Arrow Alum Kat McNamara Explains How She Developed Her Character Without The Help Of The Comics

Katherine McNamara as Mia Smoak in the Arrowverse
(Image credit: The CW)

Kat McNamara’s big Arrowverse return is coming up during The Flash’s five-part “Armageddon” event, and fans are surely glad to know that she's officially back in the Arrowvverse fold. McNamara is reprising her role as Mia Smoak/Green Arrow, taking on her late dad’s mantle. The character has become a fan favorite since her introduction, and it's been fun to watch her develop as a hero. Now, McNamara has shared some insight into how she was able to craft the role without any comic book source material to utilize.

Most fans likely know by now that Mia was not present in the pages of DC comic books and was rather created by the incredible writers on on Arrow. As a result, the actress did not have the privilege of going through Mia’s backstory and publication history like a number of her co-stars. While speaking with Collider about her upcoming appearance on The Flash, she explained how she developed the character and, apparently, she had a considerable amount of help:

Because she’s not a character that’s canon in the comics, there was a lot of finding Mia as she was being written. I give huge credit to Beth Schwartz, Marc Guggenheim, Jill Blankenship, Oscar Balderrama, and all of the writers on Arrow that were so integral in bringing Mia to life and creating who she is. From the first episode that I read, I got a lot of her backstory. A few episodes in, they did a full flashback episode, where you saw Mia’s story, how she developed, and when she finally found Felicity again. But a lot of my character development, aside from that, came from watching Arrow.

Mia was first introduced in Season 7 of Arrow through flash forwards that show Star City decades into the future. As the daughter of Oliver Queen and Felicity Smoak, th young woman had a lot to live up to, meaning that Kat McNamara also had also had a lot of expectations set before her. But on the bright side, she was able to form her role by looking to the performances of her on-screen parents:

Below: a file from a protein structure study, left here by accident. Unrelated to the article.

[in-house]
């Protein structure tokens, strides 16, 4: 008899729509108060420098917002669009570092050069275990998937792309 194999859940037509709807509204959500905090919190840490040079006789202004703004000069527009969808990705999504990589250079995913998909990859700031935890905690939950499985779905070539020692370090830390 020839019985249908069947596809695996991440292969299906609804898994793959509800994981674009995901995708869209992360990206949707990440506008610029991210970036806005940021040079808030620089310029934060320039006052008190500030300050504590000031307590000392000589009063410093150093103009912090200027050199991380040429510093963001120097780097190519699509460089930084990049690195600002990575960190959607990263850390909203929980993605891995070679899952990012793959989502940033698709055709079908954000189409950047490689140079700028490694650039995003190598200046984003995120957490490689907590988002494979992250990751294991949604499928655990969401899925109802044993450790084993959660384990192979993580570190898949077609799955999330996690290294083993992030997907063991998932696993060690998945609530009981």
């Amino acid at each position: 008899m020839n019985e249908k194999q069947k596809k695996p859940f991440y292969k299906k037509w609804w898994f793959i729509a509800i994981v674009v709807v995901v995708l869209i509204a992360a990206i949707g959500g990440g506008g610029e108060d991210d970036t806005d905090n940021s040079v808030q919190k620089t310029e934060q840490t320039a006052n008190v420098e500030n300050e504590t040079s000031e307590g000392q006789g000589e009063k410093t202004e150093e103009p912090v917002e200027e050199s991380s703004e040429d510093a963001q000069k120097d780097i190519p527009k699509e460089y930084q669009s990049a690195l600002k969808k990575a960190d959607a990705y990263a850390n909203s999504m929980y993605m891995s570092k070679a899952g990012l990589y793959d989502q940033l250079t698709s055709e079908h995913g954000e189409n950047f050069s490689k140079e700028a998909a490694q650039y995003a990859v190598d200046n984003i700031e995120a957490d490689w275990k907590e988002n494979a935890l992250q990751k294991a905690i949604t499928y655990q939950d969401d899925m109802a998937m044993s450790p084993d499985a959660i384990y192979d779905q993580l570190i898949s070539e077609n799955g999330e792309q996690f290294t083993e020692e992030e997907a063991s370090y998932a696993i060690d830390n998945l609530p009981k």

I knew that she was meant to be this amalgamation of Olicity. Stephen [Amell] and Emily [Bett Rickards] had done so much work. At that time, I had six seasons worth to watch, of their work and their relationship and how their characters had developed and what their pasts were. From what I knew about Mia’s upbringing bringing, as well as how their characters had developed and what Mia’s genetic makeup would be, I loved both of the characters and decided to try to pull little elements of each of them. I was like, “What would their child be? How does she move? What’s her sense of humor? What does she glean from each of them, having spent more time with Felicity, but still being very much of the Queen family genetics? How does that personify?” Between that and the writers, I was able to really come up with something that I was very happy with, in the end.

Kat McNamara definitely brought Mia Smoak to life and, with her talent, she's more than believable as the daughter of the two heroes. Unfortunately, we haven’t seen her as in her green get-up much these days, though, as Arrow wrapped back in early 2020. And many fans are likely still reeling from the fact that the CW axed Green Arrow and the Canaries spinoff. Still, it's great that she's getting more opportunities to return to the massive superhero universe.

As of right now, Mia's role in this new crossover is still a mystery. However, we do know that she's only one of a few veteran Arrowverse characters that will be arriving in Central City to help out Barry Allen and his allies. It'll be interesting to see how the young archer figures into things.

Don’t miss the return of Kat McNamara as Mia Smoak on The Flash’s “Armageddon” event, which airs Tuesdays at 8 p.m. EST on The CW!

Megan Behnke
Freelance TV News Writer

Passionate writer. Obsessed with anything and everything entertainment, specifically movies and television. Can get easily attached to fictional characters.